By Bill Britt
Alabama Political Reporter
MONTGOMERY—The State can now add another failure, to the growing number of times the STAARS accounting software has proven inadequate to fulfill the promises of Gov. Robert Bentley and Acting Finance Director Bill Newton. The Alabama Political Reporter can now confirm, that this software boondoggle has resulted in the Legal Board of Adjustment approving non-payment claims between State agencies.
According to a report by the Alabama Board of Adjustment, the Board voted to approve 144 claims because the STAARS program failed to allow inter-agency payments equaling, $2,219,676.12.
The Board of Adjustment is an administrative law board, which hears claims against State agencies that are barred from court by sovereign immunity under the State Constitution. In this case, the Board acted much like a small claims court, because inter-agency payments were to be made in Fiscal Year 2015. After the thirteenth month, the agencies can go to the board to, in essence, sue for payment.
State Auditor Jim Zeigler, a member of the Board of Adjustment says, the system is a complete failure. “Can you imagine a system that doesn’t allow you to pay your bills, and then you have to wait until the end of the year, plus a month to make a claim to be paid?”
Zeigler said, even after the board ruled that payments be made, it will still take six more months for the agencies to receive their funds. “This is an unbusinesslike way of operating,” said Zeigler.
The over two million dollars in non-payments range from $99,852.81, made by the State Industrial Development Authority, to a $13.00 payment at Agriculture & Industry Farmers’ Market Authority.
Bentley and Newton promised the State and the Legislature that the statewide accounting program, known as STAARS, would lead to greater efficiencies. “Efficiencies” has been a buzz word used to sell everything from combining agencies, to build four super-max prisons, with a price tag of $800 million in borrowed money. Zeigler, a constant critic of the Bentley Administration, says he hasn’t seen where STAARS has led to these promised efficiencies.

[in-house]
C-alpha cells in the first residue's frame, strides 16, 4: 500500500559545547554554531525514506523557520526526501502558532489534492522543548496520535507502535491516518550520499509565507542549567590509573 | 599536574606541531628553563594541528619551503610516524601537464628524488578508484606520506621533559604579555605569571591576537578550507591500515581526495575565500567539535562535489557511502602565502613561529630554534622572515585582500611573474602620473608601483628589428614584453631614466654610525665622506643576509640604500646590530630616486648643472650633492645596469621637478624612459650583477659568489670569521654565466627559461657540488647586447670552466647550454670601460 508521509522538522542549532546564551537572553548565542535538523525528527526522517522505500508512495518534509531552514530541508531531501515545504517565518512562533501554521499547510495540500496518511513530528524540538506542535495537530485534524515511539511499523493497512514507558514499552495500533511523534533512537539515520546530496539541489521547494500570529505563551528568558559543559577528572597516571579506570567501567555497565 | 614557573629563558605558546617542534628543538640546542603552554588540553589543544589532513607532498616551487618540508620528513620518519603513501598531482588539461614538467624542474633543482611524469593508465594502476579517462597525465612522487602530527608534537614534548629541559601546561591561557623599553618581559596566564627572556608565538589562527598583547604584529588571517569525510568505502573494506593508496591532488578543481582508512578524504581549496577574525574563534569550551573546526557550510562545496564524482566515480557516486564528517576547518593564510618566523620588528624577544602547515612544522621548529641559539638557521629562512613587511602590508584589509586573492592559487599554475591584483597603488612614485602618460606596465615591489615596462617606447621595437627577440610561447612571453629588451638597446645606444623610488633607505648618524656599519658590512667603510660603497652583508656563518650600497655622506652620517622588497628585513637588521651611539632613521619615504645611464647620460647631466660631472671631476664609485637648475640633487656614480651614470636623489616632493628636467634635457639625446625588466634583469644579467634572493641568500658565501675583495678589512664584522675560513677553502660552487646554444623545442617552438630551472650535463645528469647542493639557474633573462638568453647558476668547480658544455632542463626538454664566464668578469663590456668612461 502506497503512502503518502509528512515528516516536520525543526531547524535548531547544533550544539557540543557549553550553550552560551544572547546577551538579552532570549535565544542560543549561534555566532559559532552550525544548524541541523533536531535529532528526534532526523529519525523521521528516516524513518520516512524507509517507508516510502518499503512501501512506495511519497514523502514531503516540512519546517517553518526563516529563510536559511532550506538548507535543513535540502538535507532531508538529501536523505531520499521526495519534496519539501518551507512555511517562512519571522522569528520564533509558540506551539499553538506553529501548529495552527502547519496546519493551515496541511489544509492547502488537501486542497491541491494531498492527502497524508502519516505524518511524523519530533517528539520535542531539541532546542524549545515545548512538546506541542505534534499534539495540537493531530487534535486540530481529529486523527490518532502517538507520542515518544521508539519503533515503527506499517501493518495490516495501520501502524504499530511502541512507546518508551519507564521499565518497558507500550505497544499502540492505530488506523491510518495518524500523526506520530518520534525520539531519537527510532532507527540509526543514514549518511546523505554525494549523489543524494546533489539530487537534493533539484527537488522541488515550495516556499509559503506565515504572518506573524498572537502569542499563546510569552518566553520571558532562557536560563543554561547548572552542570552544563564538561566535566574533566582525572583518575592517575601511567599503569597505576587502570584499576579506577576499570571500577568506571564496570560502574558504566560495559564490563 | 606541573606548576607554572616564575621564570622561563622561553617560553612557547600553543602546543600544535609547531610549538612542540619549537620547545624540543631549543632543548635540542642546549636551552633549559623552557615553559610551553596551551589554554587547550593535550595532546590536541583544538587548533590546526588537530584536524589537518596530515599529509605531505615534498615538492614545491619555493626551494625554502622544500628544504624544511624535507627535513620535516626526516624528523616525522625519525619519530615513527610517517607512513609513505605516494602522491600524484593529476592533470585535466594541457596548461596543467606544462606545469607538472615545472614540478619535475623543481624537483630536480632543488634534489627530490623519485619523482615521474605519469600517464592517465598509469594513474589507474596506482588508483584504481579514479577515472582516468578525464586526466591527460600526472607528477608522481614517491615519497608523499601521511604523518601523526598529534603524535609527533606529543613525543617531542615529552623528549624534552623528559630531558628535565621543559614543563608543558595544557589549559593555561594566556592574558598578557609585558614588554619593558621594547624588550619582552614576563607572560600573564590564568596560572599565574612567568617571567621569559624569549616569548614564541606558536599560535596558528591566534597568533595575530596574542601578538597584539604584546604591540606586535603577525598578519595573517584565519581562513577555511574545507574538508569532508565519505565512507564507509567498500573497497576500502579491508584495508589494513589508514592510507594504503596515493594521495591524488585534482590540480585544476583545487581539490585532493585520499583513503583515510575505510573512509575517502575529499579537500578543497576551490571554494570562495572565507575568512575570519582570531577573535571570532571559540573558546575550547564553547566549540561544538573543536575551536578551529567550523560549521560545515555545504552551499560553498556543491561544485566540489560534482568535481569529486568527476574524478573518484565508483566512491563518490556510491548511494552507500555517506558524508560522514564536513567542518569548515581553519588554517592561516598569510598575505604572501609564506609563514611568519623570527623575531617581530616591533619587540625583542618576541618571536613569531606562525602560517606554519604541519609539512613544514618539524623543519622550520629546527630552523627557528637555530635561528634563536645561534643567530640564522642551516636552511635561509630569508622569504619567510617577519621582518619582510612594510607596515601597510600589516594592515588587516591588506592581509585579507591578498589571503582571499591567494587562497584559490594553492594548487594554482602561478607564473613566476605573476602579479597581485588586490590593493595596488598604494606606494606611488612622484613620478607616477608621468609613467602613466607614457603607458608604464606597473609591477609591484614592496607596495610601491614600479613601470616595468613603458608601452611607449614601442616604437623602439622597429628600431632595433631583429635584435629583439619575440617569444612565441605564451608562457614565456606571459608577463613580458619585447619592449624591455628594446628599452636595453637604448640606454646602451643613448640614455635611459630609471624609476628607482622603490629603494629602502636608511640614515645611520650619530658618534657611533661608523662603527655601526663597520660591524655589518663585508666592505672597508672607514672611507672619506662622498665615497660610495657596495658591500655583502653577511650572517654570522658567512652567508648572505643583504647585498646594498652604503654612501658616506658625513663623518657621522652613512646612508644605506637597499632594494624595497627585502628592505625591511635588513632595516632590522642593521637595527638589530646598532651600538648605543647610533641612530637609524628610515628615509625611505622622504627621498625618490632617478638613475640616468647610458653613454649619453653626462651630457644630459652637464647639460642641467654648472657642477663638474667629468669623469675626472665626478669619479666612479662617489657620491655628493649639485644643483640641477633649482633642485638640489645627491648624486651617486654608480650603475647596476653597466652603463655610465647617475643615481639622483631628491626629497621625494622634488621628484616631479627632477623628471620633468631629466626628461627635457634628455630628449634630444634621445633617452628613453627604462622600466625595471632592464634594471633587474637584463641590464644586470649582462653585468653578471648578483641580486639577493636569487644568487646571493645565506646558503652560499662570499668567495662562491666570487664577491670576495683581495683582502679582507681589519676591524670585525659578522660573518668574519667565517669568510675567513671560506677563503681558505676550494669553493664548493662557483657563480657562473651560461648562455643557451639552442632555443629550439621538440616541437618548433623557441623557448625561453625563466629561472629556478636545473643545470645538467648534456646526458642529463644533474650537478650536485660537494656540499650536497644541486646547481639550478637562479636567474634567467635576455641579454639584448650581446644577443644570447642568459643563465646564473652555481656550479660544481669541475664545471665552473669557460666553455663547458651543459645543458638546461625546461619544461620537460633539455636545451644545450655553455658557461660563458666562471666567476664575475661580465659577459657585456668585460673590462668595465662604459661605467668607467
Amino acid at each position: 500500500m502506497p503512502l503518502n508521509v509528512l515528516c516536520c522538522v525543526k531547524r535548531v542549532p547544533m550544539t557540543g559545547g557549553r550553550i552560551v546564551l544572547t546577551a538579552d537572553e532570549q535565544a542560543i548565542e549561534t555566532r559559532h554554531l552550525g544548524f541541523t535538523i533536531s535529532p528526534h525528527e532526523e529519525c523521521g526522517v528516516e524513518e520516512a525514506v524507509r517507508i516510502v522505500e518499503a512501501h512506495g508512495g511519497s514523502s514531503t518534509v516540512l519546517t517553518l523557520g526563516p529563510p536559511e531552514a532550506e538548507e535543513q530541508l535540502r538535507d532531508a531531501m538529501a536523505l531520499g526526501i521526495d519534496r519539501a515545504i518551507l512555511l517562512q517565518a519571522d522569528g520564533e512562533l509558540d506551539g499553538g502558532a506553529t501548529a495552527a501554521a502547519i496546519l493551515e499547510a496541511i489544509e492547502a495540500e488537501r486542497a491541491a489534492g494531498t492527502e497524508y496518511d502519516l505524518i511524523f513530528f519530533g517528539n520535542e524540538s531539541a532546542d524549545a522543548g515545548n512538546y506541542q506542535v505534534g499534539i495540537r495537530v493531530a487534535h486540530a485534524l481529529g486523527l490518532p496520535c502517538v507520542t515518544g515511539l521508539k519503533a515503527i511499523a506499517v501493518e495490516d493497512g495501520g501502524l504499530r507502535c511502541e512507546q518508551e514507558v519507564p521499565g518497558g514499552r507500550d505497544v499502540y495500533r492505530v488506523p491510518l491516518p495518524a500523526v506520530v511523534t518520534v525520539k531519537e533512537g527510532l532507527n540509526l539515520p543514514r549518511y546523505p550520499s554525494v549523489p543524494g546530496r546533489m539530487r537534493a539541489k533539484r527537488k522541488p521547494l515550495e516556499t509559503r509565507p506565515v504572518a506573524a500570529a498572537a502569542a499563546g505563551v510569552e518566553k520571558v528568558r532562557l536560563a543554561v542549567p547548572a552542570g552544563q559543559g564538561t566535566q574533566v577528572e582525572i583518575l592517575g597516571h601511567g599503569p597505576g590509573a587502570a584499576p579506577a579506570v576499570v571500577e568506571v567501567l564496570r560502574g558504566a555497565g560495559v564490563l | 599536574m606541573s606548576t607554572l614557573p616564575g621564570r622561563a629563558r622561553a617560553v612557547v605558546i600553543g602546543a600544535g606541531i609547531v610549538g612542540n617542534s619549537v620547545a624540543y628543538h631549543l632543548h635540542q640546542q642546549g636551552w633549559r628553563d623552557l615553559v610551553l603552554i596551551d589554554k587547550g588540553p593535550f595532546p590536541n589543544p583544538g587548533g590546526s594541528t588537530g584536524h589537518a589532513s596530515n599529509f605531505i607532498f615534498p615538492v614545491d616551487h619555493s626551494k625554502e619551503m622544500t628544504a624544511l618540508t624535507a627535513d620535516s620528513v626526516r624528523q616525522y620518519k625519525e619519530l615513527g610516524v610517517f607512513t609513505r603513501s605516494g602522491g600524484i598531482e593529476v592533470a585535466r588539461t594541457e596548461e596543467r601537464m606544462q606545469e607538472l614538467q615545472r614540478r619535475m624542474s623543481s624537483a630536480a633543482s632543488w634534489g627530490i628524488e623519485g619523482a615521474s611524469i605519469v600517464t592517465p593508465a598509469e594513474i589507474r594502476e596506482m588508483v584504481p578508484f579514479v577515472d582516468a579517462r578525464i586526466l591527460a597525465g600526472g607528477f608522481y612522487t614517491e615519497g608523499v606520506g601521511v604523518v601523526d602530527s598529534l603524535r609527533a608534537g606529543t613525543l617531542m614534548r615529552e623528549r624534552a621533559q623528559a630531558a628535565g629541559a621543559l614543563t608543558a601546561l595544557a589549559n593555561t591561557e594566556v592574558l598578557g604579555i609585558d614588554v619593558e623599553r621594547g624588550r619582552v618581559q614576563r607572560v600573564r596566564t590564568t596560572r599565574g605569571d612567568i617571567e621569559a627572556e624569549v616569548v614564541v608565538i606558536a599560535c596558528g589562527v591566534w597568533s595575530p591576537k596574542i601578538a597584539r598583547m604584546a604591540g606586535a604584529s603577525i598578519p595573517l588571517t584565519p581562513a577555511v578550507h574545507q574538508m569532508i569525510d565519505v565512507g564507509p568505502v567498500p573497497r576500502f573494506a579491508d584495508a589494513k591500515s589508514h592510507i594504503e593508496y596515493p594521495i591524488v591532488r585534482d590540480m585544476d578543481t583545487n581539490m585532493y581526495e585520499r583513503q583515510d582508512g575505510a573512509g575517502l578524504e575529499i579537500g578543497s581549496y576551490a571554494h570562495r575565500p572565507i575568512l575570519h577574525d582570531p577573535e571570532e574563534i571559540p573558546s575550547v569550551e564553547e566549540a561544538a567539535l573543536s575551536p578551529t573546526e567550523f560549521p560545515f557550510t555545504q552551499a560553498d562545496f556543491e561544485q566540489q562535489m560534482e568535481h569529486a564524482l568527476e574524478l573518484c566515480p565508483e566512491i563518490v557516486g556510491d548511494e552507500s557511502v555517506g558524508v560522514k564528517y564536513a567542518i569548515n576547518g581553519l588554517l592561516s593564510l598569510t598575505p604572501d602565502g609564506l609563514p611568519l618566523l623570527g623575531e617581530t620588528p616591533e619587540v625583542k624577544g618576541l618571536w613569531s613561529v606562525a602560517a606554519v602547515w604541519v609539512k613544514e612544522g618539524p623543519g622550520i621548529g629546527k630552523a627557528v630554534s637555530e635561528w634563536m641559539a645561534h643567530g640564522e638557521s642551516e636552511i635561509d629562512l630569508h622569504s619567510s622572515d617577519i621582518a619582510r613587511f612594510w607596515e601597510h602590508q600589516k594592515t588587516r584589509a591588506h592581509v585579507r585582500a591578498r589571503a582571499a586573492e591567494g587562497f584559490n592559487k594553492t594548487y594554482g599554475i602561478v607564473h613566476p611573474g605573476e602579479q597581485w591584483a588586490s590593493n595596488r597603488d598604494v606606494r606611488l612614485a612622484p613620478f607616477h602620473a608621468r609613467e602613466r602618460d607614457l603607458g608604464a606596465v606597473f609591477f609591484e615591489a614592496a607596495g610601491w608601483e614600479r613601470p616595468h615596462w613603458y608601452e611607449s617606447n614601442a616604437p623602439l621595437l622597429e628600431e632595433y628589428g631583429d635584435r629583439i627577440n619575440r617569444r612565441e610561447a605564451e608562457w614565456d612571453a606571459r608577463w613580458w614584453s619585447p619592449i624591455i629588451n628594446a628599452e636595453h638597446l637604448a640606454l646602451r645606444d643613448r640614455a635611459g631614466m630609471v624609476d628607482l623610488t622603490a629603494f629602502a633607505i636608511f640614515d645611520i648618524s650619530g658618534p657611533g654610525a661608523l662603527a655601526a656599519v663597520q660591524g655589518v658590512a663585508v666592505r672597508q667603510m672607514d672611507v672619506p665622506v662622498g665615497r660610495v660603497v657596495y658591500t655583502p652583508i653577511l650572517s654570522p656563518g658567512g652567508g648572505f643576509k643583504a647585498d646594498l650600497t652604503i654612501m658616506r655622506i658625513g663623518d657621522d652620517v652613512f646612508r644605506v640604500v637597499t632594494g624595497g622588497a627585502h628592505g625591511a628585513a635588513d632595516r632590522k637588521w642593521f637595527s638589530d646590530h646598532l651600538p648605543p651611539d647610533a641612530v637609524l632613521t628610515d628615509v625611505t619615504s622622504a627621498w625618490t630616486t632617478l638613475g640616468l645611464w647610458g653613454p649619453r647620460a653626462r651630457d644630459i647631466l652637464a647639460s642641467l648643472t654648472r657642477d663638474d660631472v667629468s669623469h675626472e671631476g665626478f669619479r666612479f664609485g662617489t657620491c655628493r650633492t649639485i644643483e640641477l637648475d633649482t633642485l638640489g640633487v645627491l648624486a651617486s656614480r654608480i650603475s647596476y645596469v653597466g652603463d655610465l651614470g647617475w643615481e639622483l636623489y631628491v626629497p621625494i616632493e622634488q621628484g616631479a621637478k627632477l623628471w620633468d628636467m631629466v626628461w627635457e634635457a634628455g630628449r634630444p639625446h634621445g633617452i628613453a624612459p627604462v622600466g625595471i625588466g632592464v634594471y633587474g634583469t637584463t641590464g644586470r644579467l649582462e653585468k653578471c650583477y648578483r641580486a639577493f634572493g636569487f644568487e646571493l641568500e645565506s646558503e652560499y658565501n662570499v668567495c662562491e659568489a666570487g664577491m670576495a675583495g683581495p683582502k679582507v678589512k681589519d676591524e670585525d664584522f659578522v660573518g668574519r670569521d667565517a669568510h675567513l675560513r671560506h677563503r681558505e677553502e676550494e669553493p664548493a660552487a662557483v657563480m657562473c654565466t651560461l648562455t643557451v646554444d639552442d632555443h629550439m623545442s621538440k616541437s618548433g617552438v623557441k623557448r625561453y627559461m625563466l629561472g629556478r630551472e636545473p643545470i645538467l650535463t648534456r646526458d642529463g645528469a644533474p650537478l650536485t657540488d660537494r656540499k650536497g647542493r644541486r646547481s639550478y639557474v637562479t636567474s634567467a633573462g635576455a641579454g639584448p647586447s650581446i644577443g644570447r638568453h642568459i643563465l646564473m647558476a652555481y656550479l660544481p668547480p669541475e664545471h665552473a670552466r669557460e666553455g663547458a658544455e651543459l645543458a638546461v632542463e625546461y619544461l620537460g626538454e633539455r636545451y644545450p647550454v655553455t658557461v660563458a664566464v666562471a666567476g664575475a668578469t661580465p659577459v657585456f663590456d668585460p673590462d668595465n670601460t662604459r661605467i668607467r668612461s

“No. Just the opposite,” said Zeigler. “The State Auditor deals with virtually every State agency on their inventory of State property. We have received dozens of complaints that the STAARS System is unworkable. The pre-STAARS system was old, but it worked. The STAARS System is new, but it does not work.” He lays the blame for the failed system squarely at Newton’s feet. “It is Newton’s $47 million mistake,” said Zeigler. “The new STAARS System in not a continuation of the old contract. Considering it as a continuation of a 30-year contract was simply a legal justification for an illegal action.”
In 2008, then Finance Director, Jim Main, warned that any program like STAARS would have to be contracted through an RFP.
However, Newton ignored Main’s legal opinion and purchased the STAARS system, claiming it was part of a legacy system.
“There needs to be a complete independent investigation of how and why the STAARS Program was purchased and forced on the State of Alabama,” said Ziegler. Ziegler believes that the failed STAARS program is emblematic of the Bentley Administration as a whole. “The Bentley Administration is dysfunctional. It is not working,” said Ziegler. “The STAARS Program is just the most recent example of the disfunction. Bentley officials are in denial. They think they have done nothing wrong.”
Reliable sources within law enforcement have indicated that STAARS, and other actions taken by the State Department of Finance, are well-worthy of investigation.
When The Alabama Political Reporter broke its STAARS investigation in 2015, Bentley and Newton doubled-down on a coverup of how the system was purchased.
Both Bentley and Newton threatened State employees not to speak to the media or face termination.
STAARS continues to cause multiple accounting failures across State agencies. This is just the latest to be uncovered.